Rowley criticized the lack of politicians “lamenting his or her terrible mistakes in having okayed the various post 9-11 wars and bombing campaigns to re-make the Mideast — what some warned would be like ‘hitting a hornets’ nest’ and which have only succeeded in vastly increasing the number of terrorist incidents throughout the world, as well as more people everywhere who simply hate the U.S. …
“In its mad rush to push something out to look as if they were quickly remedying the problems, the House skipped normal debate that comes from holding committee meetings, passing its bizarre ‘Trump-lite’ blanket discriminatory provisions in H.R. 158, the Visa Waiver Program Improvement Act of 2015 [passed on Tuesday 407-19], that would bar citizens of participating countries with Syrian, Iraqi, Sudanese or Iranian ancestry from participating in the waiver program even if they have never set foot in any of these countries.
“A backlash naturally erupted from civil liberties and minority rights groups. For instance, according to the ACLU’s reading of the bill, a person who was born and raised in France but whose father is a Syrian citizen would be forced to get a visa before visiting the United States, even if that person has a French passport and has never been to Syria.
“In a press release Tuesday, NIAC [National Iranian American Council] Action, a group that lobbies on behalf of Iranian Americans, lashed out at the bill. …
“Even worse, in their hurry, is the congresspersons’ choice of the four specific countries to designate for ‘blanket’ exclusion: Iraq (which was supposed to be a democratic paradise by now), Syria, Sudan and (most bizarrely) Iran, whose nationals have not ever launched a terrorist attack inside the U.S. Yet, countries like SAUDI ARABIA (well known as the main country of origin for Al Qaeda, ISIS and other Wahhabi extremism), Pakistan, Yemen, Qatar, Kuwait, UAE, Egypt, Jordan, Libya, Nigeria, Chechnya and other nations and regions from where terrorist perpetrators have come from are not designated as ineligible for the program. This truly makes zero sense, making us wonder if congresspersons have any clue as to the nature of the threat from ISIS and Al Qaeda terrorism.”
Background: Rowley wrote to the FBI Director again in February 2003 with some hard questions about the reliability of the evidence being adduced to “justify” the impending invasion of Iraq. See “Coleen Rowley: Ten years after Iraq.”
On The Monitor this week we take an extended look at the background of the terror attacks in Paris. What are the historical connections are future implications? Our first interview is withJ. Michael Springman and our second is with Christian Parenti.
More about this week’s guests:
J. Michael Springmann was a career official with both the Commerce and State departments. He was economic/commercial officer in Stuttgart (1977–1980), a commercial attaché in New Delhi (1980–1982), a visa officer in Jeddah (1987–1989), a political/economic officer in Stuttgart (1989–1991), and, finally, an economic analyst at the State Department’s Bureau of Intelligence and Research (1991). He recently published the book Visas for Al Qaeda: CIA Handouts That Rocked The World.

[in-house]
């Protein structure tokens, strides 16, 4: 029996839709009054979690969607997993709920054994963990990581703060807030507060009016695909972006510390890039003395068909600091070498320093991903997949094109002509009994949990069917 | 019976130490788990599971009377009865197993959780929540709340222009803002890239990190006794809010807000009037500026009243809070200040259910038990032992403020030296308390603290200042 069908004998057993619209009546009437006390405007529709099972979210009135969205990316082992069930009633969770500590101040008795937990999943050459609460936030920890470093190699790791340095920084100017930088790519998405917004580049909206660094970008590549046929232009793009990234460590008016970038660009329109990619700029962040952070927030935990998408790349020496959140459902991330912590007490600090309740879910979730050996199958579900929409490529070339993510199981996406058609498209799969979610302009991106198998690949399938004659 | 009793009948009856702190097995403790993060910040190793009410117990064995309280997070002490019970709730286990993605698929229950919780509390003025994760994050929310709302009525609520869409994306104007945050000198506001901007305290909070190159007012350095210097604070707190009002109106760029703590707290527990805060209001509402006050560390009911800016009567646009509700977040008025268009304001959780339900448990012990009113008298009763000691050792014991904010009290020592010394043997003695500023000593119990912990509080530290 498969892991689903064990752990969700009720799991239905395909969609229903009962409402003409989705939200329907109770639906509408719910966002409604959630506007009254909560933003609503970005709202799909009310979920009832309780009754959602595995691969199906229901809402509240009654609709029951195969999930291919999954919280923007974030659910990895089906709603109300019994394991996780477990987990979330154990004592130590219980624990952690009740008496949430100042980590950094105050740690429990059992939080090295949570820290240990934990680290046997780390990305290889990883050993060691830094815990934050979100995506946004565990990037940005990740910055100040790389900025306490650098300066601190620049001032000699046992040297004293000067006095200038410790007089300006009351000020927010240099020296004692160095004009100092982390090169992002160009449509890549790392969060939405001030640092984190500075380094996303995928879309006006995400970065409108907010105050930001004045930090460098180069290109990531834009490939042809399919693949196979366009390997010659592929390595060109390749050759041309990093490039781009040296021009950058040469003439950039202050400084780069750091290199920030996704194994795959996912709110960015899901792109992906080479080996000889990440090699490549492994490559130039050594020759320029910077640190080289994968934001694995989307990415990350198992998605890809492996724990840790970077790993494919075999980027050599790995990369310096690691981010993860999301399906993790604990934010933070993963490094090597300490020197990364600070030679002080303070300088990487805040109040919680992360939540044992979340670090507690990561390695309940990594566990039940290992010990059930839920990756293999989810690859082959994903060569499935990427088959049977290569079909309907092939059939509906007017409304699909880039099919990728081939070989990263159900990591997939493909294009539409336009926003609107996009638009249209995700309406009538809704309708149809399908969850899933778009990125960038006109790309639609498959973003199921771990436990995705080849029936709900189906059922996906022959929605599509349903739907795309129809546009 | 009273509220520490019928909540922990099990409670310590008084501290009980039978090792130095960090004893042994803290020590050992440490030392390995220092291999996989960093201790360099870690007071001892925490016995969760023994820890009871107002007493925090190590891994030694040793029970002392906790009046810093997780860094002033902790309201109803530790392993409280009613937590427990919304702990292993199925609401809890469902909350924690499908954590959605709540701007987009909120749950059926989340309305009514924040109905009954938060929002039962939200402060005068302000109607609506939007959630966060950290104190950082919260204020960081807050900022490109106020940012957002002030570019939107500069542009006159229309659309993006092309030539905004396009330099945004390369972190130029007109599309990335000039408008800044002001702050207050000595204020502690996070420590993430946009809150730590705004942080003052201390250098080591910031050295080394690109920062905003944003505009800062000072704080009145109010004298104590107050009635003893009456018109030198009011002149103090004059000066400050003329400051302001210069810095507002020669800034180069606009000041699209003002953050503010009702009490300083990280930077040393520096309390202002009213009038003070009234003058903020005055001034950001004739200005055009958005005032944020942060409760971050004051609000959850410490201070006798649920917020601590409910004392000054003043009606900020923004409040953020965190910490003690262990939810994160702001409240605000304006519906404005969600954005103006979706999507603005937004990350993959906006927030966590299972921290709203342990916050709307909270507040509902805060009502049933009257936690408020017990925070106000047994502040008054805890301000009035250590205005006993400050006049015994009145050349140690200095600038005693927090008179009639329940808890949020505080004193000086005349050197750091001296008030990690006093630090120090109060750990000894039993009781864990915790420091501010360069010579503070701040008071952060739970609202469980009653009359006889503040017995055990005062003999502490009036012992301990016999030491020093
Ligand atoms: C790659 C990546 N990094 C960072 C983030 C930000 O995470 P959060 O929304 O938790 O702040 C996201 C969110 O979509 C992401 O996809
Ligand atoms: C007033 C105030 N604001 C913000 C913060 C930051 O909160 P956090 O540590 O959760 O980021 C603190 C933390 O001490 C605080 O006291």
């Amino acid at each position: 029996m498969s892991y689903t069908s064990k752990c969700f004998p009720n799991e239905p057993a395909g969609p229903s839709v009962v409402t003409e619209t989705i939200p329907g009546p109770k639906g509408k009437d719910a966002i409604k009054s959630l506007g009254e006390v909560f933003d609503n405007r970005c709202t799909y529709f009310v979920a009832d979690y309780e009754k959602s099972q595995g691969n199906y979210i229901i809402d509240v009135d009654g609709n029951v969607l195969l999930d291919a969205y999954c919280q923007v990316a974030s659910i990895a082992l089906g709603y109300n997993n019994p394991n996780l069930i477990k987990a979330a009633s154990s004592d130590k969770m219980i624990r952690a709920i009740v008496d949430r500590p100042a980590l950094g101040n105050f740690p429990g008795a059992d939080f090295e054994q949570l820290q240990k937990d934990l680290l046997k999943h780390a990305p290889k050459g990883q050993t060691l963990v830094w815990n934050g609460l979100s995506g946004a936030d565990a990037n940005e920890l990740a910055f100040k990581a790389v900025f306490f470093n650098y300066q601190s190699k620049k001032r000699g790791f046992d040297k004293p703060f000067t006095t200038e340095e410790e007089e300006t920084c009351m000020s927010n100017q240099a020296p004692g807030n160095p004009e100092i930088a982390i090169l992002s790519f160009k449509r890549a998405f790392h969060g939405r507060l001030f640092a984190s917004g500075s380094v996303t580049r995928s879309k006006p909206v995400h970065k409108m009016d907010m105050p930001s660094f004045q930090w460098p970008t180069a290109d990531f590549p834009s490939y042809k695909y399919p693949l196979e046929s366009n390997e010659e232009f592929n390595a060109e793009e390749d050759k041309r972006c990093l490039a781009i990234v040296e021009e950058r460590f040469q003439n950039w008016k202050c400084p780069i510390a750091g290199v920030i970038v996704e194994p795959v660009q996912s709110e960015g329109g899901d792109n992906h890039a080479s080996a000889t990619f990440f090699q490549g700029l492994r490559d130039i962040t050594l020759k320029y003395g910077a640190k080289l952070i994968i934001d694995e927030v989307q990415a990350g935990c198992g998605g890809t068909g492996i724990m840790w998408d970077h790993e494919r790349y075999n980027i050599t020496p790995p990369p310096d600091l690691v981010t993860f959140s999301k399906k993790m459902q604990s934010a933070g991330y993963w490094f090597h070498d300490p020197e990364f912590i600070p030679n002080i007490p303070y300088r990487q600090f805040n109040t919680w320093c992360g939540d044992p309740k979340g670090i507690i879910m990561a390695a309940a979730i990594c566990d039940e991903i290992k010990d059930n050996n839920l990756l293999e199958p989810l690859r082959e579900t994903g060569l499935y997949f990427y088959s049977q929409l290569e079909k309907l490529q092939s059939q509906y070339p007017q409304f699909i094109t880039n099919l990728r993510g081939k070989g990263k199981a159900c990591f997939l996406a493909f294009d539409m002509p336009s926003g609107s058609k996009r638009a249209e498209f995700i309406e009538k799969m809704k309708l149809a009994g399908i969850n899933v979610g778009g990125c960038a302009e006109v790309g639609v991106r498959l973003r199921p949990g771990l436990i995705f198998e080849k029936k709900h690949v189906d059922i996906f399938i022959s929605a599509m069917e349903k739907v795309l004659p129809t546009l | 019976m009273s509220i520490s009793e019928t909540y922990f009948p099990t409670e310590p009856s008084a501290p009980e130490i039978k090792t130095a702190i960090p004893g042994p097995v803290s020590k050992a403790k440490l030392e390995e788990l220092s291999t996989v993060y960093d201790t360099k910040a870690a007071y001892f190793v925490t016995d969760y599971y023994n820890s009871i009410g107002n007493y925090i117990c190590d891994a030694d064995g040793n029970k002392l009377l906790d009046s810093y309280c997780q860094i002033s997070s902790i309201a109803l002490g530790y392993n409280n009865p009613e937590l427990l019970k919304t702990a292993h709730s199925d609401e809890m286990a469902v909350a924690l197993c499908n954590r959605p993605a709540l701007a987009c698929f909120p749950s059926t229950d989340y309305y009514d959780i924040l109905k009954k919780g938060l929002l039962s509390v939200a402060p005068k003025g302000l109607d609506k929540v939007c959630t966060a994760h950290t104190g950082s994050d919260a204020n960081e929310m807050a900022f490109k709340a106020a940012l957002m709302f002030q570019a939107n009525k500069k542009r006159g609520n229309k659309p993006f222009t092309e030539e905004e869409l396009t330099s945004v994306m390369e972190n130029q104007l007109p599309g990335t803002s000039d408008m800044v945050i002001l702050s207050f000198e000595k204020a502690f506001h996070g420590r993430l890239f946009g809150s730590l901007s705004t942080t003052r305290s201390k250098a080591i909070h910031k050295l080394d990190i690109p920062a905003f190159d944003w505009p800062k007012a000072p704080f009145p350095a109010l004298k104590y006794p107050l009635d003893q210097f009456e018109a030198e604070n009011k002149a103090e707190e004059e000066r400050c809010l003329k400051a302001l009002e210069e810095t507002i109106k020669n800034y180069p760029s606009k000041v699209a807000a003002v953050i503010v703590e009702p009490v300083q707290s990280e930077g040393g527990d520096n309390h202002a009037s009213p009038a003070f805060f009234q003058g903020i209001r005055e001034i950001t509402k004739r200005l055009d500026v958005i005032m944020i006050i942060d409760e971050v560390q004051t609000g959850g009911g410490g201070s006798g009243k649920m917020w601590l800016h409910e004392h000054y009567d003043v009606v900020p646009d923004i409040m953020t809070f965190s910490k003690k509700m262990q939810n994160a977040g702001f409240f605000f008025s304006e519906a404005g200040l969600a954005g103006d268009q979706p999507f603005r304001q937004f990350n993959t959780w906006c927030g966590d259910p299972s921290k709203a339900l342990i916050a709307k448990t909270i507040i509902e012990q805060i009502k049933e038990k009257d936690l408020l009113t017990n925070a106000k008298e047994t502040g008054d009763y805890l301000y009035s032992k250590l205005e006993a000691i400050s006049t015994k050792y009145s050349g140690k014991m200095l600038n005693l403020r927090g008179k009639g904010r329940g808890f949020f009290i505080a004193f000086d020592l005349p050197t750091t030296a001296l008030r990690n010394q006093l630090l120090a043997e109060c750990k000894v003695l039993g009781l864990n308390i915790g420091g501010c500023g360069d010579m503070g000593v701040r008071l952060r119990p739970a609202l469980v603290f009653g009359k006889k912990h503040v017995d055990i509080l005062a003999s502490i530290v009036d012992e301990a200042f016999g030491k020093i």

Quote: “During the 1980s, the CIA recruited and trained Muslim operatives to fight the Soviet invasion of Afghanistan. Later, the CIA would move those operatives from Afghanistan to the Balkans, and then to Iraq, Libya, and Syria, traveling on illegal US visas. These US-backed and trained fighters would morph into an organization that is synonymous with jihadist terrorism: al-Qaeda.”
From the book description:
“Thousands of American soldiers and civil servants have lost their lives in the War on Terror. Innocent citizens of many nations, including Americans killed on 9/11, have also paid the ultimate price. While the US government claims to stand against terror, this same government refuses to acknowledge its role in creating what has become a deadly international quagmire. Visas for al-Qaeda: CIA Handouts That Rocked the World sets the record straight by laying the blame on high-ranking US government officials.
During the 1980s, the CIA recruited and trained Muslim operatives to fight the Soviet invasion of Afghanistan. Later, the CIA would move those operatives from Afghanistan to the Balkans, and then to Iraq, Libya, and Syria, traveling on illegal US visas. These US-backed and trained fighters would morph into an organization that is synonymous with jihadist terrorism: al-Qaeda.
Christian Parenti is author of Tropic of Chaos: Climate Change and the New Geography of Violence. He is a professor in the Global Liberal Studies Program at New York University
Quote: “The growing crisis of war and state breakdown in the Middle East is partially driven by climate change. We have to deal with climate change — that is, drastically reduce greenhouse gas emissions — or face escalating chaos. Parenti is professor in the global liberal studies program at New York University. He has reported from conflict zones in the Middle East and studies the history of political violence. He said U.S. policies “have repeatedly created failed states” in countries including Afghanistan, Iraq, and Libya. “Trying to overthrow [Syrian leader Bashar] Assad is a very bad idea. Assad is admittedly a dictator who inherited a state from his father but he is doing more than anyone to fight ISIS. Seeking his violent overthrow, as has been U.S. policy, is to court further disaster and a wider swath of misery.”